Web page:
Spontaneous production of anti-IFN-alpha and anti-IL-12 autoantibodies by thymoma cells from myasthenia gravis patients suggests autoimmunization in the tumor.
Shiono H., Wong YL., Matthews I., Liu J-L., Zhang W., Sims G., Meager A., Beeson D., Vincent A., Willcox N.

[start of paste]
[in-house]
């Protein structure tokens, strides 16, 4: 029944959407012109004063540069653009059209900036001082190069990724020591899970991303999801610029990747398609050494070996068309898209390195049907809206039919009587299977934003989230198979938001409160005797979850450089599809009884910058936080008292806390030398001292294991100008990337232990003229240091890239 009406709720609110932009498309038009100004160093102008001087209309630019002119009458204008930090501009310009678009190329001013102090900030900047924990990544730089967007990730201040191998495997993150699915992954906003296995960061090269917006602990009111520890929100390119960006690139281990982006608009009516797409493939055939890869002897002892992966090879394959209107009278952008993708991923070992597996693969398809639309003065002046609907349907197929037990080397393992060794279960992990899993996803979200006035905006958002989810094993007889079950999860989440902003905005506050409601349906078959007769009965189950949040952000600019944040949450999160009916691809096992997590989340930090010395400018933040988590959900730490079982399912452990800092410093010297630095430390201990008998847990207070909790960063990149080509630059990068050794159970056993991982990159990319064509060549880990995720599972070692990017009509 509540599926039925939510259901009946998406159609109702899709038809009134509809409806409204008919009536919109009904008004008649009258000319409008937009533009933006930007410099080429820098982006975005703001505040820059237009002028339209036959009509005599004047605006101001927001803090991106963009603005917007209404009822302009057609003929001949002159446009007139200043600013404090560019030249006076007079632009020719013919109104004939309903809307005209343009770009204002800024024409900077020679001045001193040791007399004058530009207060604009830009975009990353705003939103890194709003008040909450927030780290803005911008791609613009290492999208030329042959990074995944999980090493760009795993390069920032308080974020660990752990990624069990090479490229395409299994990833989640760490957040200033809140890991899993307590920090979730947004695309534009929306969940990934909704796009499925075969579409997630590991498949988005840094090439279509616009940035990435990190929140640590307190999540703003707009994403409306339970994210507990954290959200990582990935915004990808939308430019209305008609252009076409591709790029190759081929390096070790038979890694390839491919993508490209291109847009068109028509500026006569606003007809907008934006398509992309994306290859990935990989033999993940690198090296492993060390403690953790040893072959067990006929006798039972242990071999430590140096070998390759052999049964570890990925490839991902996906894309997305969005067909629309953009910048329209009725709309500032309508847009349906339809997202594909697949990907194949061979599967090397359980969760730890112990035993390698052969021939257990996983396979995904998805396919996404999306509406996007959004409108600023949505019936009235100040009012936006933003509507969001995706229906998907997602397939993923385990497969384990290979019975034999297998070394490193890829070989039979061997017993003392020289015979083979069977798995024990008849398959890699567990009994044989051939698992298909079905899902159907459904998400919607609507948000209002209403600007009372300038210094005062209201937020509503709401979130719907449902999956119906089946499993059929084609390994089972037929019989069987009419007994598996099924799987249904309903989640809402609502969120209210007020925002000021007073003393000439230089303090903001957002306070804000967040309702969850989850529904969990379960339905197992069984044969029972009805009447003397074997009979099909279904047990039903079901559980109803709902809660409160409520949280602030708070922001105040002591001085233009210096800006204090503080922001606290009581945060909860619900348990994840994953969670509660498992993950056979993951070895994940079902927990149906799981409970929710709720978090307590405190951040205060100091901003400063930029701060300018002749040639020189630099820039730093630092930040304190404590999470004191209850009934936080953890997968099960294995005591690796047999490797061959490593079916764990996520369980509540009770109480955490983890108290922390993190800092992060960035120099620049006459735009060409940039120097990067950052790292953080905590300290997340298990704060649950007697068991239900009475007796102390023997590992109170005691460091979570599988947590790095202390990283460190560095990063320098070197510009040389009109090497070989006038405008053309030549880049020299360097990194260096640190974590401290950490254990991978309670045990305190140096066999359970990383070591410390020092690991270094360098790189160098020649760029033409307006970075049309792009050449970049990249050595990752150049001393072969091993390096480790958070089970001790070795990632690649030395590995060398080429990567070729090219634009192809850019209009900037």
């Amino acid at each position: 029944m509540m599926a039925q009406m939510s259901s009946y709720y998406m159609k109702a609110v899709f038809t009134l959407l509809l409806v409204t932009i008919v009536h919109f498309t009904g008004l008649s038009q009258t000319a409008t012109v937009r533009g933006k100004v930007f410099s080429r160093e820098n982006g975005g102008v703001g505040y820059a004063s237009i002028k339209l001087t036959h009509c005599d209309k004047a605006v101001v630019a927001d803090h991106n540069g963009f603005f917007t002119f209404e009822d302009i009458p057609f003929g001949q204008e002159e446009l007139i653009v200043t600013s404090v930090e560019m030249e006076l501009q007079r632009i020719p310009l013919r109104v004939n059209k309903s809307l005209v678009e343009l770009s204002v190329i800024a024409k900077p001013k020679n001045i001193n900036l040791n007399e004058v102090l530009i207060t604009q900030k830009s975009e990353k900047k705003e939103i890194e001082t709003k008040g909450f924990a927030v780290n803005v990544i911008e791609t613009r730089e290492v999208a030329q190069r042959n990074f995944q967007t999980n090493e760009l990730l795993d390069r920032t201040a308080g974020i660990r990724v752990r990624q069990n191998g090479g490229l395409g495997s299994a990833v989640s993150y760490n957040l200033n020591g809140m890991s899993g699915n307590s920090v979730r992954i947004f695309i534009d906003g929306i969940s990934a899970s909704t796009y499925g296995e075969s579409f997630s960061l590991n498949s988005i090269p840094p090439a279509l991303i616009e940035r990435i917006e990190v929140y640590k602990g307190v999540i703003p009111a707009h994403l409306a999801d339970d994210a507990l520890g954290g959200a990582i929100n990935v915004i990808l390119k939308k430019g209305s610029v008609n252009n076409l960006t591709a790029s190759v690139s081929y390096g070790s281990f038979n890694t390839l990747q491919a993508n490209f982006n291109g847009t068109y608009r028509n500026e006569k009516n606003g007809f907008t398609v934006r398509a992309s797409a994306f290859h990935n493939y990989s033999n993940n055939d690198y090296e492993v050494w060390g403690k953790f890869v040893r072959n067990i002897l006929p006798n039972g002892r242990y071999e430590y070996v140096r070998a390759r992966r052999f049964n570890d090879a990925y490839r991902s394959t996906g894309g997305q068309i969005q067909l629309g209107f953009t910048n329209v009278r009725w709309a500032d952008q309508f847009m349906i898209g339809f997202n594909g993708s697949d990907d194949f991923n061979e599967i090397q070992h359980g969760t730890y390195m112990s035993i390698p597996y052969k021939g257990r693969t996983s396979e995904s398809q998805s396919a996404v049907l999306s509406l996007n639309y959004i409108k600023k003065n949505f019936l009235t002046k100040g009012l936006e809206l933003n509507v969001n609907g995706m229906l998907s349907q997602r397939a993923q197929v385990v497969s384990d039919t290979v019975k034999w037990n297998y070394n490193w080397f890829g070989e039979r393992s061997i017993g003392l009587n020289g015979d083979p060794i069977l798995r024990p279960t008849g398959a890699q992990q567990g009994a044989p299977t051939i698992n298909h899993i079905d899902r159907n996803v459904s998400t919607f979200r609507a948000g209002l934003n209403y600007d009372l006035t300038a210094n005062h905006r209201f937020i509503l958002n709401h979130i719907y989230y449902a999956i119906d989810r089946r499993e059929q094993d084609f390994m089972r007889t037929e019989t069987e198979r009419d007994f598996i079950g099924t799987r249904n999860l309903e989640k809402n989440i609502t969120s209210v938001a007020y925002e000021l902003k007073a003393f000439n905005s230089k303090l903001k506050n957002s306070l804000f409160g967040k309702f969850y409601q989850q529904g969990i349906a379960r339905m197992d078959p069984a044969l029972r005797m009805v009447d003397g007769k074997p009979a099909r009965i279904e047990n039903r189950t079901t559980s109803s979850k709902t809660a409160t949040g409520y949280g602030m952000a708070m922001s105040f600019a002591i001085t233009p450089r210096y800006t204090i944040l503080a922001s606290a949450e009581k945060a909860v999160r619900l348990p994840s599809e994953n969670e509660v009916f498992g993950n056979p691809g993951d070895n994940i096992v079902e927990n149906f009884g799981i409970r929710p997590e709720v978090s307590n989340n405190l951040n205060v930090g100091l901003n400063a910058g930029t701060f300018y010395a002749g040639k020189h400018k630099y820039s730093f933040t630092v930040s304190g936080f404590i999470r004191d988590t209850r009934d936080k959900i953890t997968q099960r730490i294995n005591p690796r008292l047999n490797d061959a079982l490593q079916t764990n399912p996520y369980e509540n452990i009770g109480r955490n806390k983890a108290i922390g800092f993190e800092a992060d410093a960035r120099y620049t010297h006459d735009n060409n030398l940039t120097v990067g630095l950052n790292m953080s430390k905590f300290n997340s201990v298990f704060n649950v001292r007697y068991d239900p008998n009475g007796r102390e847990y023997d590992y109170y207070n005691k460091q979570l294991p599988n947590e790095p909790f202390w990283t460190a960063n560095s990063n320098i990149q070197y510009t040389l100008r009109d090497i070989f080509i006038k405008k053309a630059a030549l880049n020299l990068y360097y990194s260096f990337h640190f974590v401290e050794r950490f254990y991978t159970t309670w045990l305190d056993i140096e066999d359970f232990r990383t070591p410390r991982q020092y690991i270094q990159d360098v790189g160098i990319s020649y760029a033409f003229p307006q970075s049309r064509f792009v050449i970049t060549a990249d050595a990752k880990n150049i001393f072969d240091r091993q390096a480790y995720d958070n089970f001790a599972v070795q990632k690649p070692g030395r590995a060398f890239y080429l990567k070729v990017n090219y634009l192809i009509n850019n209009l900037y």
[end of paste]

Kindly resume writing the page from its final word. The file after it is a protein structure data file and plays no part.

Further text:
Myasthenia gravis (MG) is mediated by autoantibodies to the acetylcholine receptor (AChR), expressed in muscle and rare thymic myoid cells. Most early-onset cases show thymic lymph node-type infiltrates, including pre-activated plasma cells spontaneously producing anti-AChR antibodies. Since these are not evident in the associated thymomas found in another 10% of MG patients, AChR-specific B cells must be autosensitized elsewhere. Unexpectedly, at diagnosis, >70% of MG/thymoma patients also have high-titer neutralizing autoantibodies to IFN-alpha, and >50% to IL-12; moreover, titers increase strikingly if the thymomas recur, indicating a closer tumor relationship than for anti-AChR. To investigate this, we have measured autoantibody production by cells cultured from thymomas, any available thymic remnants and blood, with or without the B cell stimulant pokeweed mitogen (PWM). To check autoantibody specificity and clonal origins, we isolated Fabs from two combinatorial libraries from producer thymus/thymoma cells. Surprisingly, thymoma cells spontaneously produced antibodies to IFN-alpha and/or IL-12 in >40% of seropositive cases, showing typical plasma cell behavior, whereas they produced anti-AChR only after PWM stimulation. We isolated 15 combinatorial Fabs to IFN-alpha (versus only one to AChR). Their strong binding in radio-immunoprecipitation and Western blots implies high affinities. The four Fabs tested neutralized anti-viral actions of IFN-alpha. The diverse V genes clearly showed ongoing antigen-driven selection. These results imply pre-activation in situ by native IFN-alpha/IL-12 expressed within a 'dangerous' tumor microenvironment. With these molecules, it should be easier to identify provoking cell type(s) that may give novel additional clues to autoimmunization against T-cell epitopes from the more complex AChR.